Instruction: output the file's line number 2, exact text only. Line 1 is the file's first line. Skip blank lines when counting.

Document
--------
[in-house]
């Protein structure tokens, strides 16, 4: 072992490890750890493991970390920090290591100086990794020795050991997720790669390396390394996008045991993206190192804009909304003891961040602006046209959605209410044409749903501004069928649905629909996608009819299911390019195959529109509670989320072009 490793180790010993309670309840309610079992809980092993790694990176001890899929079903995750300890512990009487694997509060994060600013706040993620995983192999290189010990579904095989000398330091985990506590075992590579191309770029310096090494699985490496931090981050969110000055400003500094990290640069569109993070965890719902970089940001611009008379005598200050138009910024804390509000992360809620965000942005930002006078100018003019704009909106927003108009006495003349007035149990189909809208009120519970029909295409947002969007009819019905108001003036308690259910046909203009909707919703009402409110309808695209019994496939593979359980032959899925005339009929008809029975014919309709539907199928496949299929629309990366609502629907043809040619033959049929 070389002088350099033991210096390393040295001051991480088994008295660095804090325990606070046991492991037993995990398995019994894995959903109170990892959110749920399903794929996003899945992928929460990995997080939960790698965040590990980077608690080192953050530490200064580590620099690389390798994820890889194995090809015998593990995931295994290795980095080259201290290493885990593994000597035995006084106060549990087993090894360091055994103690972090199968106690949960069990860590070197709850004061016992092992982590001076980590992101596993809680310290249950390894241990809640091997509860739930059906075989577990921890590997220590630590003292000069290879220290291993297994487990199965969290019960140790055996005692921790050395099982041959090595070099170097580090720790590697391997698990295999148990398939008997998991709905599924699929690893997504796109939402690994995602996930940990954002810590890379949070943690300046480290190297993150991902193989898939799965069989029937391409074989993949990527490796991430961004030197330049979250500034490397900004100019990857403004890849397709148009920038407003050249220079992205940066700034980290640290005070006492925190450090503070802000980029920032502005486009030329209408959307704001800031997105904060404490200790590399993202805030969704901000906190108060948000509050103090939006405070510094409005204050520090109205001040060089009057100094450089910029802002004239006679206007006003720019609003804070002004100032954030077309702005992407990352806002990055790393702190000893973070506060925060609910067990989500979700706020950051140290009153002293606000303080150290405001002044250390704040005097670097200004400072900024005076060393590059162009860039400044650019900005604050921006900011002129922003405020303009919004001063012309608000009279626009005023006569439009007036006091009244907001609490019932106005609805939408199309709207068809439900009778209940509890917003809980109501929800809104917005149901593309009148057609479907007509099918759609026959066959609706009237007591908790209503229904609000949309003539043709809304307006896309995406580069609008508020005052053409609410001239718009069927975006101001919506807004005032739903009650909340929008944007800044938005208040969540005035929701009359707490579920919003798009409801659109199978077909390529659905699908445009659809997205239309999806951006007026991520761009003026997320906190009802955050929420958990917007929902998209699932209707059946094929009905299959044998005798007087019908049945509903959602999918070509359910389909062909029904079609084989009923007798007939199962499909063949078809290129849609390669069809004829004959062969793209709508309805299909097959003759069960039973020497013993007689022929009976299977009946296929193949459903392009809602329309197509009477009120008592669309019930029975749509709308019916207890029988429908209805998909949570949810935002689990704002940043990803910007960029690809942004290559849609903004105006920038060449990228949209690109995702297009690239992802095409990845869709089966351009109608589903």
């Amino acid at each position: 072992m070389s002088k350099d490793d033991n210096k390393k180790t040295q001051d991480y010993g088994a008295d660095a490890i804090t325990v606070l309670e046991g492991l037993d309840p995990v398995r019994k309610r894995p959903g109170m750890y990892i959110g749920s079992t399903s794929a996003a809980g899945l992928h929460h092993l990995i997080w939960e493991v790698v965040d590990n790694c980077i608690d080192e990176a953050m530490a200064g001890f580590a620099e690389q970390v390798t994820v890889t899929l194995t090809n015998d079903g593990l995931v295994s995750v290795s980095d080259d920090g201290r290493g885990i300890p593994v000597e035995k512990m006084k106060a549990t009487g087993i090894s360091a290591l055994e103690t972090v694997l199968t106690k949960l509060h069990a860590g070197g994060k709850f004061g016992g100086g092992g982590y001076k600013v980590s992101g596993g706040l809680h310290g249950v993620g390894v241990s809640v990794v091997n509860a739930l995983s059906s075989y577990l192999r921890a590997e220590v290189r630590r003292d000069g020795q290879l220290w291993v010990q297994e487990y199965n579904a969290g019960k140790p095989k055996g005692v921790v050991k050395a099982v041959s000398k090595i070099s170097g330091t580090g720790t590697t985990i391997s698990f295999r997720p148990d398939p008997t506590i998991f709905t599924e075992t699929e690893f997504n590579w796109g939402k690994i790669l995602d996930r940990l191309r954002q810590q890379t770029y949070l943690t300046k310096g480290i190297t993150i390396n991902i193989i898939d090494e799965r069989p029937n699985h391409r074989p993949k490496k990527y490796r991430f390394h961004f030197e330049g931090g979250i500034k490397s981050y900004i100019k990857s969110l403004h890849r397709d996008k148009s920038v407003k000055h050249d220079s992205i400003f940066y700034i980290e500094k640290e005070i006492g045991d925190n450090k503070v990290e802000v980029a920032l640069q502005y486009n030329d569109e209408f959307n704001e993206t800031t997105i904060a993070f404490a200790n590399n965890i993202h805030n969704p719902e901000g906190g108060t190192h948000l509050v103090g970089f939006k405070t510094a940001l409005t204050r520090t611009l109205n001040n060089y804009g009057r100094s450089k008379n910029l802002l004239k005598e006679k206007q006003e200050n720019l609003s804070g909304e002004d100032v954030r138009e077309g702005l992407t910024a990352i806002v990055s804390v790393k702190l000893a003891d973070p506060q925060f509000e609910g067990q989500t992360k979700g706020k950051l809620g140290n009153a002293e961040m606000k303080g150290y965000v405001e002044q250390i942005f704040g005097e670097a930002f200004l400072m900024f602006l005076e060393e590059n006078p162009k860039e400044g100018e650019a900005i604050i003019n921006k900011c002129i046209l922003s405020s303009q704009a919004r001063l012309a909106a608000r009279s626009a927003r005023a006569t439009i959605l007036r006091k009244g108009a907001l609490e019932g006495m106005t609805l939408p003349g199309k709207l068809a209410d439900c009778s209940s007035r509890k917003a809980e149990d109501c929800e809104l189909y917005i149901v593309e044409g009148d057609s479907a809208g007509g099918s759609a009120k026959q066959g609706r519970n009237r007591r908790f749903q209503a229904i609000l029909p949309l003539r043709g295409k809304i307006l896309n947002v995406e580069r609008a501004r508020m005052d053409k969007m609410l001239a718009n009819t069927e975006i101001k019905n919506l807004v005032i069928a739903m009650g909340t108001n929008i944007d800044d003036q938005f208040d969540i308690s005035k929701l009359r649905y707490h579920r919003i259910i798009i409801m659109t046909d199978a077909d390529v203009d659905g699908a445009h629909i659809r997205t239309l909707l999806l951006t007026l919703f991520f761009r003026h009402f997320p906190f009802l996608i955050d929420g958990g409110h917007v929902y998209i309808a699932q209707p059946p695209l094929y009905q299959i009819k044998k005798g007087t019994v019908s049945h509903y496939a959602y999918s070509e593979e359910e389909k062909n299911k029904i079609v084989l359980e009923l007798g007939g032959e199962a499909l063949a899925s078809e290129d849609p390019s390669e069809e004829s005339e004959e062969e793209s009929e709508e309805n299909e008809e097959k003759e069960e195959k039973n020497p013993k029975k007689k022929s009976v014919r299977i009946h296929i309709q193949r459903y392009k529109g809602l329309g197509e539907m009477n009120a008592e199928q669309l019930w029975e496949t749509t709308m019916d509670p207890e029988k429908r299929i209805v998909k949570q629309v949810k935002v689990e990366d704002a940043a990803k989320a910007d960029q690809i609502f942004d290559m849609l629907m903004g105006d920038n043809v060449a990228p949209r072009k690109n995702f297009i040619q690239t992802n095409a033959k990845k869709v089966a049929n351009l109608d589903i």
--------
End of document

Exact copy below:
């Protein structure tokens, strides 16, 4: 072992490890750890493991970390920090290591100086990794020795050991997720790669390396390394996008045991993206190192804009909304003891961040602006046209959605209410044409749903501004069928649905629909996608009819299911390019195959529109509670989320072009 490793180790010993309670309840309610079992809980092993790694990176001890899929079903995750300890512990009487694997509060994060600013706040993620995983192999290189010990579904095989000398330091985990506590075992590579191309770029310096090494699985490496931090981050969110000055400003500094990290640069569109993070965890719902970089940001611009008379005598200050138009910024804390509000992360809620965000942005930002006078100018003019704009909106927003108009006495003349007035149990189909809208009120519970029909295409947002969007009819019905108001003036308690259910046909203009909707919703009402409110309808695209019994496939593979359980032959899925005339009929008809029975014919309709539907199928496949299929629309990366609502629907043809040619033959049929 070389002088350099033991210096390393040295001051991480088994008295660095804090325990606070046991492991037993995990398995019994894995959903109170990892959110749920399903794929996003899945992928929460990995997080939960790698965040590990980077608690080192953050530490200064580590620099690389390798994820890889194995090809015998593990995931295994290795980095080259201290290493885990593994000597035995006084106060549990087993090894360091055994103690972090199968106690949960069990860590070197709850004061016992092992982590001076980590992101596993809680310290249950390894241990809640091997509860739930059906075989577990921890590997220590630590003292000069290879220290291993297994487990199965969290019960140790055996005692921790050395099982041959090595070099170097580090720790590697391997698990295999148990398939008997998991709905599924699929690893997504796109939402690994995602996930940990954002810590890379949070943690300046480290190297993150991902193989898939799965069989029937391409074989993949990527490796991430961004030197330049979250500034490397900004100019990857403004890849397709148009920038407003050249220079992205940066700034980290640290005070006492925190450090503070802000980029920032502005486009030329209408959307704001800031997105904060404490200790590399993202805030969704901000906190108060948000509050103090939006405070510094409005204050520090109205001040060089009057100094450089910029802002004239006679206007006003720019609003804070002004100032954030077309702005992407990352806002990055790393702190000893973070506060925060609910067990989500979700706020950051140290009153002293606000303080150290405001002044250390704040005097670097200004400072900024005076060393590059162009860039400044650019900005604050921006900011002129922003405020303009919004001063012309608000009279626009005023006569439009007036006091009244907001609490019932106005609805939408199309709207068809439900009778209940509890917003809980109501929800809104917005149901593309009148057609479907007509099918759609026959066959609706009237007591908790209503229904609000949309003539043709809304307006896309995406580069609008508020005052053409609410001239718009069927975006101001919506807004005032739903009650909340929008944007800044938005208040969540005035929701009359707490579920919003798009409801659109199978077909390529659905699908445009659809997205239309999806951006007026991520761009003026997320906190009802955050929420958990917007929902998209699932209707059946094929009905299959044998005798007087019908049945509903959602999918070509359910389909062909029904079609084989009923007798007939199962499909063949078809290129849609390669069809004829004959062969793209709508309805299909097959003759069960039973020497013993007689022929009976299977009946296929193949459903392009809602329309197509009477009120008592669309019930029975749509709308019916207890029988429908209805998909949570949810935002689990704002940043990803910007960029690809942004290559849609903004105006920038060449990228949209690109995702297009690239992802095409990845869709089966351009109608589903």